Which Types of Boats Should You Try?
The call of the sea is notoriously hard to resist. But unless you’re already a sailor or the ghost of Ernest Hemingway, taking boats out on the water can seem a daunting task. To begin your journey, you’ll first need to figure out which types of boats best suits your needs.
Thankfully, the experts behind Chicago’s Tall Ship Windy are here to help. Windy is the only four-masted tall ship in the country, and as such it presents a unique sailing opportunity on the waters of Lake Michigan. We spoke with Captain John “The White Tiger” Ludvik, who let us know which other seaworthy vessels are worthy of our attention.
This elegant boat embodies the adventurous spirit of a 19th-century schooner—the vessel on which American and European sailors traversed the world by sea.
Pro: Today’s tall ships offer a surprisingly smooth ride and plenty of space for up to 150 passengers to spread out. Despite its intimidating bulk, Captain John claims that the larger tall ship “is easier to handle than a small boat, once you know how to sail.”
Con: You can’t sail one of these by yourself. Tall Ship Windy, for example, is manned by a multitalented crew. Some people man the sails while others keep a weather eye on the horizon, scanning the waters for signs of kraken.
Another Con: Only some tall ship captains can legally officiate weddings. Read why, and delve into other debunked sailing myths, here.
Dinghies tend to be smaller rowboats, though some are rigged for sailing. Some are used as lifeboats for larger ships, but others can be taken out on solo explorations.
Pro: Dinghies come in a number of sizes, all a variation on “small.” This means that both children and adults can use them to explore the waters at their own pace. According to Captain John, they’re also a great way to escape a desert island—provided yours has a sail attached to it. “The nice thing about a sailboat,” the Captain says, “is that it can sail … forever … You can sail around the world with just a boat and a sail.”
Con: Sailing around the world by yourself sounds pretty lonely, doesn’t it? These smaller boats also can get pushed around in storms and tend to capsize more often. Of lesser probability but equal concern: a shark might mistake you for a really fat and misshapen seal.
A personal hunting boat first used by the Inuit and Aleut people, the kayak was originally constructed from stitched animal skins over a wood or whalebone frame. Today, they’re far more likely to be made of fiberglass or polyethylene.
Pro: Captain John says “boating is an avenue to go out into nature.” To extend his metaphor, think of the kayak as a sleek, hand-powered motorcycle. No matter what you want to see, a small, maneuverable kayak can go pretty much anywhere—from the ocean to a small inland creek.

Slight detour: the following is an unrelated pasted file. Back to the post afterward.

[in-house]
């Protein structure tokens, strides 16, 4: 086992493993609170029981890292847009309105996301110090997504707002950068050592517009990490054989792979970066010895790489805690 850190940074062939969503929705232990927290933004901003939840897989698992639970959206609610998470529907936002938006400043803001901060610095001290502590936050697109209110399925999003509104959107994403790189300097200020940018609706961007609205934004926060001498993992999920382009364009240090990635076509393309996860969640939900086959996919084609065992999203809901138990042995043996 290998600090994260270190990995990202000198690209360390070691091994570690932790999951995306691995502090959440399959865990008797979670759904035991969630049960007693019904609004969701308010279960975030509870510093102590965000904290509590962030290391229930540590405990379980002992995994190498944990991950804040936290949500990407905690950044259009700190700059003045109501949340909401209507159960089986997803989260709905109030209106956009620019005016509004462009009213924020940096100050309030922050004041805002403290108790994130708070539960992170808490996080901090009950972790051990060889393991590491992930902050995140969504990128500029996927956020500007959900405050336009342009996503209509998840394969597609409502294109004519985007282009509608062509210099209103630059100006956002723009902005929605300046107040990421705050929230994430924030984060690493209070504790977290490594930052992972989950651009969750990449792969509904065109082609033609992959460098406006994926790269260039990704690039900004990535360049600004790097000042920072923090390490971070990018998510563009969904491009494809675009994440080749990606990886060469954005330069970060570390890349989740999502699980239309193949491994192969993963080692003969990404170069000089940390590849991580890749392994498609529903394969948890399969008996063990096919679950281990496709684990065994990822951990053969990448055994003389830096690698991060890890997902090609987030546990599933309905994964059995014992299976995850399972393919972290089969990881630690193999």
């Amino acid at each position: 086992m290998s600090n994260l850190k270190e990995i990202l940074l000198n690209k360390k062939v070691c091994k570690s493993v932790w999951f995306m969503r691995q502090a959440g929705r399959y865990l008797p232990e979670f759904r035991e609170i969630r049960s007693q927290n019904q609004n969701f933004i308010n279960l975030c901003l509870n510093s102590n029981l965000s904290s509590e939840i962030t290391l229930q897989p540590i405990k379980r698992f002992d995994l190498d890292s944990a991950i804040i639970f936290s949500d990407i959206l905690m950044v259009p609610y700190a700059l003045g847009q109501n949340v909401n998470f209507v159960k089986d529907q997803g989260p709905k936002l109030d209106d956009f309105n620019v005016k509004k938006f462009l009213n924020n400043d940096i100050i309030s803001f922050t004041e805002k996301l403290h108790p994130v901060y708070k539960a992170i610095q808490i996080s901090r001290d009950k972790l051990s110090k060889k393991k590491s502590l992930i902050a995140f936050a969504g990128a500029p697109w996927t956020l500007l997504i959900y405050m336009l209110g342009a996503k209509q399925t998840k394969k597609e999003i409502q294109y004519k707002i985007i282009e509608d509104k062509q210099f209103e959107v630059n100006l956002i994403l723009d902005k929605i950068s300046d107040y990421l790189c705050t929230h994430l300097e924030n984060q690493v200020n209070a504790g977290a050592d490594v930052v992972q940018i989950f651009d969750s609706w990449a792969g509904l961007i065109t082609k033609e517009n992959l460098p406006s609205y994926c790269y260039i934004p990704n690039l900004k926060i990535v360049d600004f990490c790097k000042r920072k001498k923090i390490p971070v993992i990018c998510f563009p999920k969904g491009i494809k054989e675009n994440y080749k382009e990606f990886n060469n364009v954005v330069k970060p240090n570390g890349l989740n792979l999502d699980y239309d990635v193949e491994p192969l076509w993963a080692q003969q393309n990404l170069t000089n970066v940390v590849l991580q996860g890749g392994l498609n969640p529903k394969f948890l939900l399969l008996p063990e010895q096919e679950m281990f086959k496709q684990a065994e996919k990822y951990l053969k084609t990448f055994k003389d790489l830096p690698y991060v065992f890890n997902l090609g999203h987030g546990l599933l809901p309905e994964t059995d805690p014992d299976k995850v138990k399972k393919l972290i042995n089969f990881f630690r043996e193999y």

Con: “A kayak doesn’t have a keel,” Captain John warns. This means that it is more prone to tipping over. On the plus side, there’s no better way to get acquainted with marine life.
As its name implies, motorboats are simply boats powered by an engine, making them the fastest (and loudest) option on our list.
Pro: Captain John and his friends favor motorboats on days when they just want to “get away.” They’re especially useful if your goal is to zoom around and scoff at sailboats stuck in the doldrums, those periods of still wind that halt ships.
Con: The exhaust fumes and loud noises can spoil the silence of the sea, which speaks to those who know how to listen.
This isn’t really a boat, but it is a seaworthy vessel and a popular way to explore calmer ocean inlets. Some paddleboarders even practice yoga out on the water.
Pro: One of the smallest “boats” out there, this narrow board is highly transportable. It’s also remarkably easy to master: just place it in the water, stand on top, and paddle your way out.
Con: Well, it’s actually not that easy. Paddleboarding is all about perfecting your balance. It can certainly be relaxing, but you have to expect a few splashes first.
This is a boat made entirely of ice. Just kidding. It’s a variation on the sailboat that’s fitted with skis or runners so it can travel over ice instead of water.
Pro: People who live in or near the Arctic only get liquid water for a few months out of the year. During those long winters, the ice boat transforms from a water vessel into an ice-skating boat, thanks to the skis along its underside.
Con: Can fly at speeds of up to 56 miles per hour, but cannot seem to nail the Salchow jump.
Equus ferus caballus.
Pro: “There are a lot of different folk songs about taking your horse in the water,” Captain John claims. So, um, somebody has to find this appealing.
Con: Can’t actually swim.
Photos by Andrew Nawrocki.
Stephanie McDaniel is a political theorist-turned-novelist from South Carolina. On the rare occasion she’s not writing, she spends her time folk dancing, singing, and adding sea salt to Lake Michigan.